• proteins
  • 6,7 ), and the purification of other membrane proteins. (springer.com)
  • 8 Although both non-chromatographic and chromatographic applications are evolving, the most useful application (s) of IAM will be for the purification of membrane proteins. (springer.com)
  • One of the most important roles membrane sugars play is receiving messages from signaling proteins and communicating those messages to the cell. (healthcanal.com)
  • These cell membranes contain numerous proteins, ion channels, and other biomolecules, each performing vital functions. (kit.edu)
  • It is planned to design sensors that react to the binding of proteins by a change of conductivity as well as sensors detecting the function of ion channels in membranes. (kit.edu)
  • Ion channels are pore-forming proteins via which electrically charged particles can cross the membrane. (kit.edu)
  • The membrane channels reject polyethylene glycol with a molecular size of 10 kg mol−1, but are permeable to proteins, such as lysozyme (14.3 kg mol−1) and cytochrome c (12.4 kg mol−1), due to the right balance of hydrogen bond interactions along the channels, electrostatic attraction, as well as the right pore sizes. (edu.sa)
  • In this context, membrane-bound proteins are of special interest since they constitute a third of our genome and represent the target of half of the most common medical drugs. (chalmers.se)
  • Membranes for artificial cells be made of simple polymers, crosslinked proteins, lipid membranes or polymer-lipid complexes. (wikipedia.org)
  • Further, membranes can be engineered to present surface proteins such as albumin, antigens, Na/K-ATPase carriers, or pores such as ion channels. (wikipedia.org)
  • It has long been believed that general anaesthetics exert their effects (analgesia, amnesia, immobility) by modulating the activity of membrane proteins in the neuronal membrane. (wikipedia.org)
  • Action by large clostridial toxins (LCTs) from Clostridium difficile includes four steps: (1) receptor-mediated endocytosis, (2) translocation of a catalytic glucosyltransferase domain across the membrane, (3) release of the enzymatic part by auto-proteolysis, and (4) inactivation of Rho family proteins. (wikipedia.org)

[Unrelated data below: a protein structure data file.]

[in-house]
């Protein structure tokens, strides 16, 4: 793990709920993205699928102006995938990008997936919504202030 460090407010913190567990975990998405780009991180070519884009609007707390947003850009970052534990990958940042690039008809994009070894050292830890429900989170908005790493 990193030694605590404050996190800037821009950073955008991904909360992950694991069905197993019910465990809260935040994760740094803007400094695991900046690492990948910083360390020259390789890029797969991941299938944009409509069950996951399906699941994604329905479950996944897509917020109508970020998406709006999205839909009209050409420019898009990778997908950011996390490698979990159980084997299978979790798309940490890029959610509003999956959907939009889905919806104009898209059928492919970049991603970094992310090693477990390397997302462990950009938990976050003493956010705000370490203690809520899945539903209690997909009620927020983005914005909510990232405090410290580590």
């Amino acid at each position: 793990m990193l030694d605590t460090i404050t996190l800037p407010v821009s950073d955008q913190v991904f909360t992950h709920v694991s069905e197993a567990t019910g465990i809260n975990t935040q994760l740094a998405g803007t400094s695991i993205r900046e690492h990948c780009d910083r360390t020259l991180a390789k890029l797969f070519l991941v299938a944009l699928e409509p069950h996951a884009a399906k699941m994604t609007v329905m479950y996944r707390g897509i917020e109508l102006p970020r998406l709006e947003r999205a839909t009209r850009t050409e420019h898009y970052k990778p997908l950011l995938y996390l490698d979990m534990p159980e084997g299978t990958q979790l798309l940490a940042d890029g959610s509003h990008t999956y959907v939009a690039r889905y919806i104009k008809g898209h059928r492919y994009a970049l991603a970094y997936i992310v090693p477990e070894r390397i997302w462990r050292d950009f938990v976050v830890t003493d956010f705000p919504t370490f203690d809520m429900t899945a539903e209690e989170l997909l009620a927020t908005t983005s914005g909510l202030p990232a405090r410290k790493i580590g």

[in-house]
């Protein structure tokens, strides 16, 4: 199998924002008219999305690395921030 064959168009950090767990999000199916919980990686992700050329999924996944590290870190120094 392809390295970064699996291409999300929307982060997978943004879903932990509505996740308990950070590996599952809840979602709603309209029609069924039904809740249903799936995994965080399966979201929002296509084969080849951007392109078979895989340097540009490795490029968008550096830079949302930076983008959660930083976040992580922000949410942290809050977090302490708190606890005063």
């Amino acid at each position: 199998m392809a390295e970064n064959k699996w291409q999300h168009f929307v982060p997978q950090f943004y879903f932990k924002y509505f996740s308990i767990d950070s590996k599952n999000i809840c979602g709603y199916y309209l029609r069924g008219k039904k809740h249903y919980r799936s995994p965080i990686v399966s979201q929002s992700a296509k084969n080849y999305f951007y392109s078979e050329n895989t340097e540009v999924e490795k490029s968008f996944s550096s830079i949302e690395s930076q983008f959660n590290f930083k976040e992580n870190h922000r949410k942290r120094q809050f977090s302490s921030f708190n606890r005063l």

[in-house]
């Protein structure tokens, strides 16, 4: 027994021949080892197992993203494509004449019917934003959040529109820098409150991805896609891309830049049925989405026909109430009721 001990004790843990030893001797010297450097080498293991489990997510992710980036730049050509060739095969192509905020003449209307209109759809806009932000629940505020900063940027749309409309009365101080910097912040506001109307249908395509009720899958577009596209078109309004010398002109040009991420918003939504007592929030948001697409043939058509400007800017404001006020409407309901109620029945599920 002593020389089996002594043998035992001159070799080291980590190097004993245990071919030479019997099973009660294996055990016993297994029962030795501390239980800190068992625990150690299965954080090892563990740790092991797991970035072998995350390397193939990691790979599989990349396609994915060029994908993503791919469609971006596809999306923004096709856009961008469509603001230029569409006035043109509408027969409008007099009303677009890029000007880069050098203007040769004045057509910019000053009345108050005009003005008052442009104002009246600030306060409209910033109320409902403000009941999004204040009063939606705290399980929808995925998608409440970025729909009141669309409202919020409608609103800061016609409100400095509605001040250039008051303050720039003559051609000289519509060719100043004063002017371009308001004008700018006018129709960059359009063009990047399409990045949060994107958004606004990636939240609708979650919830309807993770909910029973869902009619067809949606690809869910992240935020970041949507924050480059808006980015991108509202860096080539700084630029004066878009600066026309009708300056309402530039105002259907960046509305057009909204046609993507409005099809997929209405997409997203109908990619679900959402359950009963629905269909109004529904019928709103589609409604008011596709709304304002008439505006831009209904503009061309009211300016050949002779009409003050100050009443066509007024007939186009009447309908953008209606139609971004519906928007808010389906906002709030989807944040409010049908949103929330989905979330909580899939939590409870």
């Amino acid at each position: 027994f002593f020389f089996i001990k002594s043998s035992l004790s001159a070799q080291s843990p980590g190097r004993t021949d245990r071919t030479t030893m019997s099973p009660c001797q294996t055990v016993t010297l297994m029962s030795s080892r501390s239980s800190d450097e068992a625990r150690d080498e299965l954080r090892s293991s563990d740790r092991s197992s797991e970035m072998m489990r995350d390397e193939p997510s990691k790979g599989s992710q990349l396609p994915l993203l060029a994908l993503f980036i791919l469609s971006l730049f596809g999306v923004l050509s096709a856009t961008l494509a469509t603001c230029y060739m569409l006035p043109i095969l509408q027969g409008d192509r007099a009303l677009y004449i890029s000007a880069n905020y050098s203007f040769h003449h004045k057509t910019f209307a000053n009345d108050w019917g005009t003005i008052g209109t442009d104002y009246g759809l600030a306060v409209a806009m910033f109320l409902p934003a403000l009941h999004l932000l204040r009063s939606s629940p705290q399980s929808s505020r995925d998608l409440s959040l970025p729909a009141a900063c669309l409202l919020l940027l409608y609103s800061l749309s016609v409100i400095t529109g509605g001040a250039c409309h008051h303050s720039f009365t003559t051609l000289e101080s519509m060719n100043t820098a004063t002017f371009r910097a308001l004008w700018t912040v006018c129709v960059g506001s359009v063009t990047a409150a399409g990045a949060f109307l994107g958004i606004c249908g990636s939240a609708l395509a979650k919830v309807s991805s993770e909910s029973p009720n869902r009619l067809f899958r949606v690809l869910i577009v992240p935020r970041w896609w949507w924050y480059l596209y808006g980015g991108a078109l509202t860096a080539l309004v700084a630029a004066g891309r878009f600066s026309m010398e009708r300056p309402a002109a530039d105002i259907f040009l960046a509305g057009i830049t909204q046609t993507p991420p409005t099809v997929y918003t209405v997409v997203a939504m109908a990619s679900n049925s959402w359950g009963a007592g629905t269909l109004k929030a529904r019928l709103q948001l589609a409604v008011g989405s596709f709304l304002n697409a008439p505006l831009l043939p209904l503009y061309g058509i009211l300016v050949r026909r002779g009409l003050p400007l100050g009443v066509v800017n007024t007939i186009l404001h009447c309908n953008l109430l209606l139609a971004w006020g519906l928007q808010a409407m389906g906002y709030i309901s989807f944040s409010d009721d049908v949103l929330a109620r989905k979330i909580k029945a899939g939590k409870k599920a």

• lipid bilayers
  • Non-covalent immobilized artificial membrane reverse-phase high performance liquid chromatography was previously evaluated as a means whereby elution times for antimicrobial peptides from columns mimicking the lipid bilayers of different membrane systems might be used as a fast-screening method to compare relative binding effectiveness. (ualberta.ca)
  • sterol
  • It has been demonstrated that their activity is generally linked to interactions with the plasma membrane, and sterol components of the plasma membrane could play a major role in this interaction. (wikipedia.org)
  • silicon carbide
  • An example of a highly porous membrane is the type made of silicon carbide. (wikipedia.org)
  • Other companies outside France include Philips Ceramics Uden[permanent dead link], Atech, Inopor, Jiangsu Jiuwu, MetaWater, Likuid Nanotek, Liqtech, and Mantec Technical Ceramics Ltd (http://www.mantectechnicalceramics.com/products-services/porous-ceramics/filtration/star-sep-membranes/elements) While most of the ceramic membrane manufacturers produce the membranes of carriers and membrane layers of alumina oxide, titanium oxide and zirconia oxide only a few manufacturers work with silicon carbide. (wikipedia.org)
  • Silicon carbide requires higher sintering temperatures (>2000 °C) compared to oxide based membranes (1200-1600 °C). The pioneers in developing and commercializing silicon carbide membranes are the Danish company Liqtech, French company Veolia (CeraMem) and American company Kemco Systems. (wikipedia.org)
  • vesicles
  • Although the protocellular self-assembly process that spontaneously form lipid monolayer vesicles and micelles in nature resemble the kinds of primordial vesicles or protocells that might have existed at the beginning of evolution, they are not as sophisticated as the bilayer membranes of today's living organisms. (wikipedia.org)
  • 2007) present an integrated model for the uptake and inositolphosphate-induced activation of toxin B. Clostridium difficile infection, caused by the actions of the homologous toxins TcdA and TcdB on colonic epithelial cells is due to binding to target cells which triggers toxin internalization into acidified vesicles, whereupon cryptic segments from within the 1,050-aa translocation domain unfurl and insert into the bounding membrane, creating a transmembrane passageway to the cytosol. (wikipedia.org)
  • ultrafiltration